Cooperstown Crier - Your Source for Hometown News - Cooperstown, Baseball Hall of Fame

Book Notes

Book Notes
  • Professional football players live on another world Some people may think that professional football players live in an alternative universe. How else do you explain the constant moaning about outlawing helmet-to-helmet contact and the juvenile hi-jinx that goes on in the locker room? Do National Football League (NFL) players that seem so human and down-to-earth away from the game actually inhabit another "planet" on the field?

    December 5, 2013

  • "This Town" examines D.C. corruption I saw a recent poll where Congress has a public approval rating of 12 percent. That figure is shocking only because it should be closer to zero.

    September 26, 2013

  • Memoir reveals the real Shirley Jones In 2002 I had the pleasure of seeing Shirley Jones perform at Hyde Hall. It isn't often we get a star of her magnitude at a local venue and it was exciting to see her in person.

    September 19, 2013

  • Memoir reflects on the dark days of being an addict This column may appear to be a baseball story, but it really isn't. It discusses one of the greatest "can't miss" phenoms to ever appear in a major league uniform. On the surface it sounds like the tale of a future Hall of Famer whose success on the field could only be matched by his popularity. Instead it's the account of an alcoholic and drug addict who saw his career and personal life go down the tubes.

    August 29, 2013

  • Former ballplayer has gift for writing, recreating history History is something you never stop learning. The more you know the more you realize you don't know the half of it. The civil rights struggle in this country is a good example of that. No matter how rough race relations come across in textbooks, novels and movies, there is always another story to leave you shaking your head in disbelief.

    August 15, 2013

  • '42' a must-see biopic; hits on bigger issues in life Of all the civil rights pioneers in this country probably the least appreciated is Jackie Robinson. Most people know that he broke Major League Baseball's color barrier in 1947, but few realize the racial taunts, abuse and humiliation he endured to ensure a pathway for other African-Americans to follow.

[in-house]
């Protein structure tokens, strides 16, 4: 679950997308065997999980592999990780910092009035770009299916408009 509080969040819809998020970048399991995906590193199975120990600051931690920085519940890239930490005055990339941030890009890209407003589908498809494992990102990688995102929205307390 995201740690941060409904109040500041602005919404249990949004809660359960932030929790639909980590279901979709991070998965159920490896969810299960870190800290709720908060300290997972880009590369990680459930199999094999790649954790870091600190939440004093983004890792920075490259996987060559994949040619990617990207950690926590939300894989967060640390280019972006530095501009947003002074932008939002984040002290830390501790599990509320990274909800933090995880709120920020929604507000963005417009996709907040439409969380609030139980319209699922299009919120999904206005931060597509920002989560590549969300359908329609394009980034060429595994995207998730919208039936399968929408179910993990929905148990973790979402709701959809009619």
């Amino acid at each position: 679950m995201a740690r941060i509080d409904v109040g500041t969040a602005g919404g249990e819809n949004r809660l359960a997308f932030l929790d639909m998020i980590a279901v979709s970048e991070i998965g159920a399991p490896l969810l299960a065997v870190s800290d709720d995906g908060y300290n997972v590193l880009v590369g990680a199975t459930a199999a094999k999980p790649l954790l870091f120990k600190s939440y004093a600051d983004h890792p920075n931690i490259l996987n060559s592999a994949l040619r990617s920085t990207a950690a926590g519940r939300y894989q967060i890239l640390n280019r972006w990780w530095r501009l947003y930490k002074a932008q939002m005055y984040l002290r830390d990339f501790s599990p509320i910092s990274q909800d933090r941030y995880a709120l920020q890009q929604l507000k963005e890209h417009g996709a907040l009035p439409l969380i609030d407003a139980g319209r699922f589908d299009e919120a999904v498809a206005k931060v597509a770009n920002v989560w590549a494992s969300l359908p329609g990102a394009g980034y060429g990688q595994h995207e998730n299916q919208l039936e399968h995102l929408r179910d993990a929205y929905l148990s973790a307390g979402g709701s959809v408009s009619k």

August 1, 2013

  • 'Read My Lips' may not be a memoir for everyone Sometimes an actor or actress can be defined by a singular performance. Everyone remembers Vivian Leigh as Scarlett O'Hara in "Gone With the Wind," but most people would be hard pressed to name any of her other films (I can name one, "Caesar & Cleopatra," only because I saw it for a class in college).

    July 3, 2013

  • Men's tennis today isn't all `peaches and cream' Tennis fans today are treated to the exceptional talents of players like Roger Federer, Rafael Nadal, Novak Djokovic and Andy Murray. It's hard to believe that there could ever be players with more ability.

    June 27, 2013

  • Greenberg faced a tough path much like Jackie Robinson Jackie Robinson blazed the trail for the integration of baseball in 1947. He had to deal with racial taunts, segregated facilities and fellow players that didn’t want to be on the same field with an African American.

    June 13, 2013

  • E-readers come in handy when traveling I recently took a trip to California and it was the perfect time to make use of my e-reader. While I'm still devoted to actual books, I must admit that traveling with a thin, lightweight computerized device beats dragging along one or two bulky hard copy titles. The only issue is finding the right e-books to take on the airplane

    May 30, 2013